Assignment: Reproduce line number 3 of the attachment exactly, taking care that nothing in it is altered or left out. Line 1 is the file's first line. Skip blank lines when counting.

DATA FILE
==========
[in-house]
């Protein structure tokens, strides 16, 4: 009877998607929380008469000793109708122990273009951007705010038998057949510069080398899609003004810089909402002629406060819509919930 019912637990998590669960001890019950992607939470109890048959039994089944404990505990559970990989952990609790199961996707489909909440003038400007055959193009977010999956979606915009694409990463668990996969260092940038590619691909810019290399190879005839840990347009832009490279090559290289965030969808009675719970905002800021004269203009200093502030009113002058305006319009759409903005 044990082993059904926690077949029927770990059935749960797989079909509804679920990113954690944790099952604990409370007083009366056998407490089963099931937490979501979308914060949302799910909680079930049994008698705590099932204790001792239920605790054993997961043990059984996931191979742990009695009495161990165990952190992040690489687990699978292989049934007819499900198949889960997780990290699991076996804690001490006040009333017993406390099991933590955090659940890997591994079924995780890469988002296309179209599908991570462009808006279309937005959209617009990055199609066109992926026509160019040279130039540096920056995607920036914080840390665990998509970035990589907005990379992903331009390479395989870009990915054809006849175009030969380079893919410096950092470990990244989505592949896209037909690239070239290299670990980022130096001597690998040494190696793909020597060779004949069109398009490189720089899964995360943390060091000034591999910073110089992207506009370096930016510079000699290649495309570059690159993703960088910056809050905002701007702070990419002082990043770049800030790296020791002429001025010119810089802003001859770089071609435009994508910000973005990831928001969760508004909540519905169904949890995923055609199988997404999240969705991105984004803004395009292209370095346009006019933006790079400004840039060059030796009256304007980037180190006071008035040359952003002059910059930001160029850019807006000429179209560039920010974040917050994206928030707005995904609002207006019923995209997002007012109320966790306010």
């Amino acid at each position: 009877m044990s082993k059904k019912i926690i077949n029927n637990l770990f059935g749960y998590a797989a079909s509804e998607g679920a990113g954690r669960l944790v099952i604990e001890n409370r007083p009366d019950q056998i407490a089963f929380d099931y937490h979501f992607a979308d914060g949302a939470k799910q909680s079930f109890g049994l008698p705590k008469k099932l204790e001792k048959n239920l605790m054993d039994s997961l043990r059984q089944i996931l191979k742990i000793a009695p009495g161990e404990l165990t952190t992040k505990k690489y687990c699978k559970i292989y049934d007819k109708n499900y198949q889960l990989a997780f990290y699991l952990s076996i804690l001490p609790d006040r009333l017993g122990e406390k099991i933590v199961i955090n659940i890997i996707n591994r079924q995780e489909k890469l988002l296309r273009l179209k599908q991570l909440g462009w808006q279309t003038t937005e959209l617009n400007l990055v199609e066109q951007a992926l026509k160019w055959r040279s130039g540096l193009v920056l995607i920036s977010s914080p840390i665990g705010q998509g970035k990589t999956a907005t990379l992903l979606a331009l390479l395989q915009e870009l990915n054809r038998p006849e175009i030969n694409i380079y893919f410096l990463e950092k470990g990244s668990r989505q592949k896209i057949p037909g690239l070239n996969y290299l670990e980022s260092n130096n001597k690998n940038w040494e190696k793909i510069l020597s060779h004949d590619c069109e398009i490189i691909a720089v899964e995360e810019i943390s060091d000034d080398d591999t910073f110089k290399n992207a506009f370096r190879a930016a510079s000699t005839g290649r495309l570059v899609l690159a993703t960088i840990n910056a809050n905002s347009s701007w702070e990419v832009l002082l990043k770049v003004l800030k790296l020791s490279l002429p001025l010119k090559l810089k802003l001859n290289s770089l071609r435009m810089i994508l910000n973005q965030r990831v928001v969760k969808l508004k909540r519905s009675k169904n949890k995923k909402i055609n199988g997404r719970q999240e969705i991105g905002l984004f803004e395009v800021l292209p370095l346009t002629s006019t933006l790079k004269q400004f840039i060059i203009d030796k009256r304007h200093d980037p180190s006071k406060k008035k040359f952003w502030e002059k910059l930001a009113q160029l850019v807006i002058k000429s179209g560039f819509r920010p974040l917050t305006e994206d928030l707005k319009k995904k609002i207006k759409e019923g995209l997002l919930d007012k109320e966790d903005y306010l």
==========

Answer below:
């Amino acid at each position: 009877m044990s082993k059904k019912i926690i077949n029927n637990l770990f059935g749960y998590a797989a079909s509804e998607g679920a990113g954690r669960l944790v099952i604990e001890n409370r007083p009366d019950q056998i407490a089963f929380d099931y937490h979501f992607a979308d914060g949302a939470k799910q909680s079930f109890g049994l008698p705590k008469k099932l204790e001792k048959n239920l605790m054993d039994s997961l043990r059984q089944i996931l191979k742990i000793a009695p009495g161990e404990l165990t952190t992040k505990k690489y687990c699978k559970i292989y049934d007819k109708n499900y198949q889960l990989a997780f990290y699991l952990s076996i804690l001490p609790d006040r009333l017993g122990e406390k099991i933590v199961i955090n659940i890997i996707n591994r079924q995780e489909k890469l988002l296309r273009l179209k599908q991570l909440g462009w808006q279309t003038t937005e959209l617009n400007l990055v199609e066109q951007a992926l026509k160019w055959r040279s130039g540096l193009v920056l995607i920036s977010s914080p840390i665990g705010q998509g970035k990589t999956a907005t990379l992903l979606a331009l390479l395989q915009e870009l990915n054809r038998p006849e175009i030969n694409i380079y893919f410096l990463e950092k470990g990244s668990r989505q592949k896209i057949p037909g690239l070239n996969y290299l670990e980022s260092n130096n001597k690998n940038w040494e190696k793909i510069l020597s060779h004949d590619c069109e398009i490189i691909a720089v899964e995360e810019i943390s060091d000034d080398d591999t910073f110089k290399n992207a506009f370096r190879a930016a510079s000699t005839g290649r495309l570059v899609l690159a993703t960088i840990n910056a809050n905002s347009s701007w702070e990419v832009l002082l990043k770049v003004l800030k790296l020791s490279l002429p001025l010119k090559l810089k802003l001859n290289s770089l071609r435009m810089i994508l910000n973005q965030r990831v928001v969760k969808l508004k909540r519905s009675k169904n949890k995923k909402i055609n199988g997404r719970q999240e969705i991105g905002l984004f803004e395009v800021l292209p370095l346009t002629s006019t933006l790079k004269q400004f840039i060059i203009d030796k009256r304007h200093d980037p180190s006071k406060k008035k040359f952003w502030e002059k910059l930001a009113q160029l850019v807006i002058k000429s179209g560039f819509r920010p974040l917050t305006e994206d928030l707005k319009k995904k609002i207006k759409e019923g995209l997002l919930d007012k109320e966790d903005y306010l």